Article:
My Fair Lady


This show is the standard by which all other musicals are measured. Based on George Bernard Shaw’s play Pygmalion, with book, music and lyrics by Lerner and Loewe, MY FAIR LADY is gloriously triumphant. The tale of a cockney flower girl transformed into an elegant lady features one of musical theatre’s greatest scores. Songs include “Wouldn’t It Be Loverly?,” “With a Little Bit of Luck,” “The Rain in Spain,” “I Could Have Danced All Night,” “On the Street Where You Live,” “Get Me to the Church on Time,” and “I’ve Grown Accustomed to Her Face.”

Music samples provided courtesy of Jay Records and Warner/Chappell Music, Inc.
Photo courtesy of Big League Theatricals

  • Synopsis
  • Credits
  • Orchestration
  • Rehearsal Materials
  • Cast List
  • Brief History
  • Upcoming
  • The first encounter between Professor Henry Higgins, the brilliant, crotchety, middle-aged bachelor who is England’s leading phoneticist, and Eliza Doolittle, the little cockney gutter sparrow, takes place near the Royal Opera House, Covent Garden, late on a cold March night. Eliza is selling violets. Higgins is out on his endless quest for new dialects of London’s speech (“Why Can’t The English?”). A handsome young aristocrat, Freddy Eynsford-Hill, takes no notice of her when she tries to sell him violets (“Wouldn’t It Be Loverly?”). Colonel Pickering, also a linguistic expert, comes to stay with Higgins at his flat. Eliza’s squalid father, Alfred Doolittle, outlines his optimistic if somewhat unorthodox philosophy of life in the rousing “With a Little Bit of Luck.”

    Eliza comes to Higgins’ flat to be instructed in the English language, in order to transform herself into a “lidy.” Pickering challenges Higgins to “metamorphose the guttersnipe into a paragon of verbal correctitude.” Higgins looks upon her not as a person but as raw material for his experiment; he drills Eliza for weeks. As no hint of progress is made, Eliza loses her courage, Higgins loses his temper, and even Pickering’s patience wears thin. In her anger and futility, Eliza creates a set of mean fantasies involving her professor (“Just You Wait”). At last she improves, and they all proclaim the victor in “The Rain in Spain.”

    In the flush of his first success, Higgins puts Eliza to a preliminary test. He will introduce her to his mother’s snobbish guests at the Ascot Race Meeting the following week. Eliza expresses her own towering exaltation in “I Could Have Danced All Night.” Eliza, strikingly pretty in her new gown and hairdo, appears at the races (“Ascot Gavotte”). Instructed to restrict her conversation to the weather and everyone’s health, she says her little set pieces flawlessly. The illusion is shattered when her enthusiasm for the horse she is backing impels her to indulge in a bout of violently unladylike cheering.

    Freddy Eynsford-Hill falls hopelessly in love with the new Eliza, and later pours out “On the Street Where You Live” at her window. Six weeks later, Higgins – in a crucial test – presents Eliza at a full-dress Embassy ball. She is the object of admiration, and everyone speculates on her identity. It becomes obvious that Eliza must charm Karpathy, a European phonetics expert. At the height of the ball, Karpathy invites her to dance and comments on the pureness of her English.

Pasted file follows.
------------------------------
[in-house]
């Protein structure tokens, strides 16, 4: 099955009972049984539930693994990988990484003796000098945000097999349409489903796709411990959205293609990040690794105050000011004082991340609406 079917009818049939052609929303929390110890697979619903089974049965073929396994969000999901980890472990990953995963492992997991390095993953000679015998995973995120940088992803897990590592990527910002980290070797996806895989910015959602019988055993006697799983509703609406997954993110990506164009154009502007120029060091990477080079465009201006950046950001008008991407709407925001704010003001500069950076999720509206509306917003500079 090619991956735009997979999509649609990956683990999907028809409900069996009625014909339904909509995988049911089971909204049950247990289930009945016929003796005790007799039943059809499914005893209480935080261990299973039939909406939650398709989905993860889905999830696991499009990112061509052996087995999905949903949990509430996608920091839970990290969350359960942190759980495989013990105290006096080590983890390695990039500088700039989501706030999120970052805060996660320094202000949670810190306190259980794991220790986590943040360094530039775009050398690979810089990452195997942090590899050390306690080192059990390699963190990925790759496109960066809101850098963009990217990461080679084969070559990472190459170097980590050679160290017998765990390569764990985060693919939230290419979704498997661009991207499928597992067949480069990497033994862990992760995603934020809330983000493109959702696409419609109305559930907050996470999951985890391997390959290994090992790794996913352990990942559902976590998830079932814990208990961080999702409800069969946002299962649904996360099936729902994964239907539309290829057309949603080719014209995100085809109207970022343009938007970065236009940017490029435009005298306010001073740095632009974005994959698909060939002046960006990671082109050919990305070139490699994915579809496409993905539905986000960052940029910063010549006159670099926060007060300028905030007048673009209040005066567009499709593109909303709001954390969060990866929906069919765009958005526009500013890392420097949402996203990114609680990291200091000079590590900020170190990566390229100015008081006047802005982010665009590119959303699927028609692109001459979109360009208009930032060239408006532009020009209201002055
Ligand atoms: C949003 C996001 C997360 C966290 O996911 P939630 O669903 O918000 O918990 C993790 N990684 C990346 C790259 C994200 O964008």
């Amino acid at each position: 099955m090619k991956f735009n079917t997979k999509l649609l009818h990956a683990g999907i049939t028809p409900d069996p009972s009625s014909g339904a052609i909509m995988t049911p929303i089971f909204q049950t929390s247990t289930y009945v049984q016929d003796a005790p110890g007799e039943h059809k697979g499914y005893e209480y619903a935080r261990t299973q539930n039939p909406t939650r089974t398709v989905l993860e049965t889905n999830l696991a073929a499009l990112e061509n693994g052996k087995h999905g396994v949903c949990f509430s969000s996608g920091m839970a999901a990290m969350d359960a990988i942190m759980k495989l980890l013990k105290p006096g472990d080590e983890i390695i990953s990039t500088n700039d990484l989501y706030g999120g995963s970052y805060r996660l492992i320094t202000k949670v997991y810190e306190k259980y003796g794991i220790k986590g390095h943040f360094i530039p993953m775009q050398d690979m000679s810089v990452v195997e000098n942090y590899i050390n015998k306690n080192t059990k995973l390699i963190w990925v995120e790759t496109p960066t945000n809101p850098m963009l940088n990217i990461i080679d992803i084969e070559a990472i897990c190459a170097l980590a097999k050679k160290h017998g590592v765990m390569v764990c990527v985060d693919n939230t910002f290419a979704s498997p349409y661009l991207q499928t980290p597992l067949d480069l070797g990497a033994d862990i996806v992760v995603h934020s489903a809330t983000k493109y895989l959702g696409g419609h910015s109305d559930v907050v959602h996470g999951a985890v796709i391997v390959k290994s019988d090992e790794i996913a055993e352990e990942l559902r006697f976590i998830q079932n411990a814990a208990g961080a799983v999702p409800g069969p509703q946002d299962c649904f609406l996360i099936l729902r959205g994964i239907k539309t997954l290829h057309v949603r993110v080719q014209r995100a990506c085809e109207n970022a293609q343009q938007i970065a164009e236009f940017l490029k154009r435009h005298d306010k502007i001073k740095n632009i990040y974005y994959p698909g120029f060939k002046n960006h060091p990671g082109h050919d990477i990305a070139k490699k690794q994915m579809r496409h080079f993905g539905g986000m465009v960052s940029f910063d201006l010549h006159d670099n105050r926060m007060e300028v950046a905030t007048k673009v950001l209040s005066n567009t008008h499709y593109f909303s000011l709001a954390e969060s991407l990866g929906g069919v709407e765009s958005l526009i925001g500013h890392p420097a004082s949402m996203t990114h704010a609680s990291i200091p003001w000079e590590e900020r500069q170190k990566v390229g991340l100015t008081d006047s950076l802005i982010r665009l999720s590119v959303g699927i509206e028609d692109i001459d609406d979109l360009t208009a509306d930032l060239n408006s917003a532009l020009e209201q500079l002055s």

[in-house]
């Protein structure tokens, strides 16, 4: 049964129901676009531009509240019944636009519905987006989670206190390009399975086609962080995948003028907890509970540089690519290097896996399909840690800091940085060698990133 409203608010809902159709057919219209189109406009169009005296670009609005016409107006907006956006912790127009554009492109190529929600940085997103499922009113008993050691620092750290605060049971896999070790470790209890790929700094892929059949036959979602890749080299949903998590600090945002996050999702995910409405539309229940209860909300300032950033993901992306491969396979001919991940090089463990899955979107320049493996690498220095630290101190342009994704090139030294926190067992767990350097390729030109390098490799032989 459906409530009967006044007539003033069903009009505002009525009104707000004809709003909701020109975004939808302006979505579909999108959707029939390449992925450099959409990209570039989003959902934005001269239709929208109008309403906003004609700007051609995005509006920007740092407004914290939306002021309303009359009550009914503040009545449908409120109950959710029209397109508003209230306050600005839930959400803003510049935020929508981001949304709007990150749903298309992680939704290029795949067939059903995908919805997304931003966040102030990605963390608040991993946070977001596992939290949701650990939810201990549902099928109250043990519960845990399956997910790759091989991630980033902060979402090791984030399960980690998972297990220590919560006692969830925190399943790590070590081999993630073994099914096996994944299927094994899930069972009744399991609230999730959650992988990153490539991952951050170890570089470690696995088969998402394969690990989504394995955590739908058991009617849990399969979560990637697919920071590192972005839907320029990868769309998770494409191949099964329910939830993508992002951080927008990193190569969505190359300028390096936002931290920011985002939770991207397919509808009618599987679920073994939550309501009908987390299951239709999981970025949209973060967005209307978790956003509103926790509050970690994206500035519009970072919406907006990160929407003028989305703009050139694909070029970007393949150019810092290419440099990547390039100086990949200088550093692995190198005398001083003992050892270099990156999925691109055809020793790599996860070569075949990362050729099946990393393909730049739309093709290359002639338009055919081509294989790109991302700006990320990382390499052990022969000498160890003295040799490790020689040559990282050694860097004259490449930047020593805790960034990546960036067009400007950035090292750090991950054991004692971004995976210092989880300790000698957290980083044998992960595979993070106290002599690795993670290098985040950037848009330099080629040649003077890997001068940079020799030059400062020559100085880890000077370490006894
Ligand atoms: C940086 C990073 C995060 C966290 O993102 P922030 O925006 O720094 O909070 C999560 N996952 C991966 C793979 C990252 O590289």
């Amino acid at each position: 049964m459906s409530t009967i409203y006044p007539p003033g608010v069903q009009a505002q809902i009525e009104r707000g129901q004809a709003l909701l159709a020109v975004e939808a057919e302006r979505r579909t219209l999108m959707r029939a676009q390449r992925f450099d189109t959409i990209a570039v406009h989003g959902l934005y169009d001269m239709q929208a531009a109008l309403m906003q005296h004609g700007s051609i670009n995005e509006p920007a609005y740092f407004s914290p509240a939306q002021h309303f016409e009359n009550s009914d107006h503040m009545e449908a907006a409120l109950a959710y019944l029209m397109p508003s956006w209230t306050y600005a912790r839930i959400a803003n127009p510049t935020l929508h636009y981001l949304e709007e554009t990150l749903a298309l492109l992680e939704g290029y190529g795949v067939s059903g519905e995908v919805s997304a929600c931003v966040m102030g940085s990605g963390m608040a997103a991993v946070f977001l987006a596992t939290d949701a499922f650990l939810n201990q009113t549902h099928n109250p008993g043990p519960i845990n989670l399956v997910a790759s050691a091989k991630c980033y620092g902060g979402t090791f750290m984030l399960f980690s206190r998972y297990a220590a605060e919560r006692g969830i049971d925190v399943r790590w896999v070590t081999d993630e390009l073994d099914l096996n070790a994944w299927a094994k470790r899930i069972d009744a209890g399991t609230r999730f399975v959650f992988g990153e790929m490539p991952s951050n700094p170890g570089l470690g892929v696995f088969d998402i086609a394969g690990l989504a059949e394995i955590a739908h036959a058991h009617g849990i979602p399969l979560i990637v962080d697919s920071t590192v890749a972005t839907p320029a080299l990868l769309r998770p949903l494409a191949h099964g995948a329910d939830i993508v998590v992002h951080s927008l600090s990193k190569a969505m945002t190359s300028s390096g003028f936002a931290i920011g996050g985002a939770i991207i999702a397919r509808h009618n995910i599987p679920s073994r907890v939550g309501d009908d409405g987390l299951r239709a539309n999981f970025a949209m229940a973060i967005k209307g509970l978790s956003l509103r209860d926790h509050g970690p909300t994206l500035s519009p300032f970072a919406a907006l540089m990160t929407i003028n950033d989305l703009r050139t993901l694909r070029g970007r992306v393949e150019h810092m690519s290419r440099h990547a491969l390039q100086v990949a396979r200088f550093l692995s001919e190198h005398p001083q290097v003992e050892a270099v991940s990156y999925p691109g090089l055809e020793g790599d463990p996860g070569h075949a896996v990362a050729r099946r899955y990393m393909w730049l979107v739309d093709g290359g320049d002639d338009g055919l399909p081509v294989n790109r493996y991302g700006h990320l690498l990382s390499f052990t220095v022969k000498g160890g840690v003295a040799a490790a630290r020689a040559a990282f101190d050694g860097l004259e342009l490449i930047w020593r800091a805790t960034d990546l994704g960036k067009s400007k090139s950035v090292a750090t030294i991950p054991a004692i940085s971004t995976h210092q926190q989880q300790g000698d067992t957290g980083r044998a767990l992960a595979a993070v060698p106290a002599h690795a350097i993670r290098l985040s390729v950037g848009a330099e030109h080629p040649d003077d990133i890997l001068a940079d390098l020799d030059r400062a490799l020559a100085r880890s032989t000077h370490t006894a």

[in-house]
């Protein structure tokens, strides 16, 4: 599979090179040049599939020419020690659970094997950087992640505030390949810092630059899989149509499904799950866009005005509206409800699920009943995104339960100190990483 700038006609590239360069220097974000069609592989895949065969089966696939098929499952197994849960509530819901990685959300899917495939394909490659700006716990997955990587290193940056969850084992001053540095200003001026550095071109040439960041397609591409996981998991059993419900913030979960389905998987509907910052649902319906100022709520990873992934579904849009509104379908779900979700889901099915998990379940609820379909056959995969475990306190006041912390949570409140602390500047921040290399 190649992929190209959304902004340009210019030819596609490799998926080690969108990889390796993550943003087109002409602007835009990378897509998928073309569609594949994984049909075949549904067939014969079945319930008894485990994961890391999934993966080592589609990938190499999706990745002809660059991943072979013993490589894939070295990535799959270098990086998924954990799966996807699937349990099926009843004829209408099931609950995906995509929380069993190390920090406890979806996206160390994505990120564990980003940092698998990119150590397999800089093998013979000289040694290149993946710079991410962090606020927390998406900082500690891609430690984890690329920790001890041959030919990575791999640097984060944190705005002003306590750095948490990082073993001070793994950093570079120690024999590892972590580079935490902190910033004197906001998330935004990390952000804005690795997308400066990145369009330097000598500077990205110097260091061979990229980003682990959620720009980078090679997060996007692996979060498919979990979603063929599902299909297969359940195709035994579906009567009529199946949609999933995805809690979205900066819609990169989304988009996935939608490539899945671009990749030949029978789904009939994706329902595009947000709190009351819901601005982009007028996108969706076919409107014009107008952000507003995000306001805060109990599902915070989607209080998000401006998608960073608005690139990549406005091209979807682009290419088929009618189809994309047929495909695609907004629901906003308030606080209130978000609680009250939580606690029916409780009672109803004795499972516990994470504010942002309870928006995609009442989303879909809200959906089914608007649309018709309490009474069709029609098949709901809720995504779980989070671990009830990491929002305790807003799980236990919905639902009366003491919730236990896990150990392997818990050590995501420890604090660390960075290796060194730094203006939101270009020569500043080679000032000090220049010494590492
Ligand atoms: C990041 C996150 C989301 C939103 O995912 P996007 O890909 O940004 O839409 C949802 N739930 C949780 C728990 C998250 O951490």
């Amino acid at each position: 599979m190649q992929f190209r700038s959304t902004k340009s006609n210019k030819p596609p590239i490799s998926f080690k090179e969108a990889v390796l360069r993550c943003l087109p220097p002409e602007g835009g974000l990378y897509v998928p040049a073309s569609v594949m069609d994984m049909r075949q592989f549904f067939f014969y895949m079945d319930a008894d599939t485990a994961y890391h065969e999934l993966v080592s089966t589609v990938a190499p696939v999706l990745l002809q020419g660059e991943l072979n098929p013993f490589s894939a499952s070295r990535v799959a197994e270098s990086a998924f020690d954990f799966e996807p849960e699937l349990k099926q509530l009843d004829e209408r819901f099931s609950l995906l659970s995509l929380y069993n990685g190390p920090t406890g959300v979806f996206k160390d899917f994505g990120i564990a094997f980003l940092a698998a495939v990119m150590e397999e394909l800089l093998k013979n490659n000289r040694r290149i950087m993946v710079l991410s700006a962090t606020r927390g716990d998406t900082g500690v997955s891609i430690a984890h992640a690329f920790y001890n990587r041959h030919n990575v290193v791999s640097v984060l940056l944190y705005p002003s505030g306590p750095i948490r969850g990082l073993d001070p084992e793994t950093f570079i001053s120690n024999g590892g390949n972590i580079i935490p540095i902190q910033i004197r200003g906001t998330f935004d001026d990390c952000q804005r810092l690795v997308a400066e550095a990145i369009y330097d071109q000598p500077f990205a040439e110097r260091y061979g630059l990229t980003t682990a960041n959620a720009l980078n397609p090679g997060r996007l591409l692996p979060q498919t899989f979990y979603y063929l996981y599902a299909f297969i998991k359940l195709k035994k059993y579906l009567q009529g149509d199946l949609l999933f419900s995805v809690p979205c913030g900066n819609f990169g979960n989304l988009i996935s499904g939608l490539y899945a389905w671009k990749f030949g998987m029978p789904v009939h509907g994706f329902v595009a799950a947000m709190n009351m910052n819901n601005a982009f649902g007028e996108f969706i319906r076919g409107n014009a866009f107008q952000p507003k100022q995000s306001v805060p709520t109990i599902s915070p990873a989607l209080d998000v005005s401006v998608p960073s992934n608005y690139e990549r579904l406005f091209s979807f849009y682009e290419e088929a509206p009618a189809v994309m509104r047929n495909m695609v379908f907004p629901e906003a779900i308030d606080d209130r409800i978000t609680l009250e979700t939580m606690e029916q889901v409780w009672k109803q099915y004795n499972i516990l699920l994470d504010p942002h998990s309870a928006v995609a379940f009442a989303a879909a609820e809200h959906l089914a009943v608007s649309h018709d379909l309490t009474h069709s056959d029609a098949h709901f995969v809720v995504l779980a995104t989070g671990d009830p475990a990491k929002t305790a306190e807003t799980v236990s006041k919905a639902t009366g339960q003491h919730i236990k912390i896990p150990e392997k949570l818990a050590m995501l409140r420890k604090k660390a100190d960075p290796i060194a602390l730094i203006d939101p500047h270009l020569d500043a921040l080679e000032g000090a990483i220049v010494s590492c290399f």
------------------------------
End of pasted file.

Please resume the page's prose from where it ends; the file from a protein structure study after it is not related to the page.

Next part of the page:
Pickering and Higgins, back at the flat, indulge in self congratulation (“You Did It”). Neither of them takes into account Eliza’s personal accomplishment in the matter. Eliza has absorbed the sophistication and the courage to see the unfairness of this, and she blows up, demanding recognition. The Professor is not so much affronted as astonished; it is as though a statue had come to life and spoken.

    Infuriated and frustrated, Eliza storms out of the house. She encounters Freddy and turns her fury on him (“Show Me”). Eliza aimlessly walks the streets of the town the remainder of the night. She encounters her father, drunk and dressed for a fashionable wedding. He has become wealthy, and Eliza’s mother is marrying him at last (“Get Me to the Church on Time”).

    Higgins discovers that he is hurt because Eliza left him. He meets her at his mother’s flat where she has gone for advice. They argue violently (“Without You”) and she storms out. It is only a moment after her departure that Higgins finally wakes up to the fact that Eliza has become an entirely independent and admirable human being. He realizes that he will have a difficult time getting on without her (“I’ve Grown Accustomed to Her Face”).

    Back at his flat, he sinks into his chair prepared to face a bleak, lonely future. But just then – a moment before the final curtain falls – a figure emerges from the shadowy corner of the room, and Higgins recognizes Eliza. He leans back with a long, contented sigh and speaks softly: “Eliza? Where the devil are my slippers?”

    – Copyright ©1962 by Alan J. Lerner and Frederick Loewe

  • [Licensee]



    MY FAIR LADY (100%)

    Book and Lyrics by                 Music by


    Adapted from George Bernard Shaw’s Play and

    Gabriel Pascal’s Motion Picture “PYGMALION” (50%)

    Original Production Directed by Moss Hart (50%)

    No names shall be billed in type as large or as prominent as those of the authors except the name of the play and stars. In the programs, the credits shall appear on the title page thereof.

    The title page of the program shall contain the following announcement in type size at least one-half the size of the authors’ credits:

    Lerner and Loewe’s
    is presented by arrangement with
    560 Lexington Avenue, New York, New York 10022

  • Choose either Full Orchestration, Wind Band Arrangement, Combo Instrumentation or 2-Piano Arrangement

    Full Orchestration

    2 Violin A
    1 Violin B
    1 Viola
    1 Cello
    1 Bass

    1 Flute-Piccolo
    1 Oboe-English Horn
    1 Clarinet I
    1 Clarinet II
    1 Bassoon

    2 Horn I & II
    2 Trumpet I & II
    1 Trumpet III
    1 Trombone I
    1 Trombone II
    1 Tuba